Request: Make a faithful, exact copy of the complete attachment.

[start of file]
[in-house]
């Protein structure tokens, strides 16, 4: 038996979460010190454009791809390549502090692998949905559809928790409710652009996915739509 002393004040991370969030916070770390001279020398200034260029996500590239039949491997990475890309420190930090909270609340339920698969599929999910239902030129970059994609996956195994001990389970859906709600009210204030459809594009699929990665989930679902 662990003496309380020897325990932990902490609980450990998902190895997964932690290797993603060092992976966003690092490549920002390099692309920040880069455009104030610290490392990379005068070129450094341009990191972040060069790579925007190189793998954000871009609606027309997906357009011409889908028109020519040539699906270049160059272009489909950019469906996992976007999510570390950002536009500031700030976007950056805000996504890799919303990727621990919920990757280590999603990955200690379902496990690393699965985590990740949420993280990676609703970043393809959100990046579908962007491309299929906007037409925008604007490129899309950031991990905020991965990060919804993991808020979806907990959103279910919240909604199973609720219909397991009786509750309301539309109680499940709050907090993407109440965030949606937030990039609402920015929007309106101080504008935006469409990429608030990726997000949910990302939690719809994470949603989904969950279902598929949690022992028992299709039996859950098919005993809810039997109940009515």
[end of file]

[in-house]
């Protein structure tokens, strides 16, 4: 038996979460010190454009791809390549502090692998949905559809928790409710652009996915739509 002393004040991370969030916070770390001279020398200034260029996500590239039949491997990475890309420190930090909270609340339920698969599929999910239902030129970059994609996956195994001990389970859906709600009210204030459809594009699929990665989930679902 662990003496309380020897325990932990902490609980450990998902190895997964932690290797993603060092992976966003690092490549920002390099692309920040880069455009104030610290490392990379005068070129450094341009990191972040060069790579925007190189793998954000871009609606027309997906357009011409889908028109020519040539699906270049160059272009489909950019469906996992976007999510570390950002536009500031700030976007950056805000996504890799919303990727621990919920990757280590999603990955200690379902496990690393699965985590990740949420993280990676609703970043393809959100990046579908962007491309299929906007037409925008604007490129899309950031991990905020991965990060919804993991808020979806907990959103279910919240909604199973609720219909397991009786509750309301539309109680499940709050907090993407109440965030949606937030990039609402920015929007309106101080504008935006469409990429608030990726997000949910990302939690719809994470949603989904969950279902598929949690022992028992299709039996859950098919005993809810039997109940009515």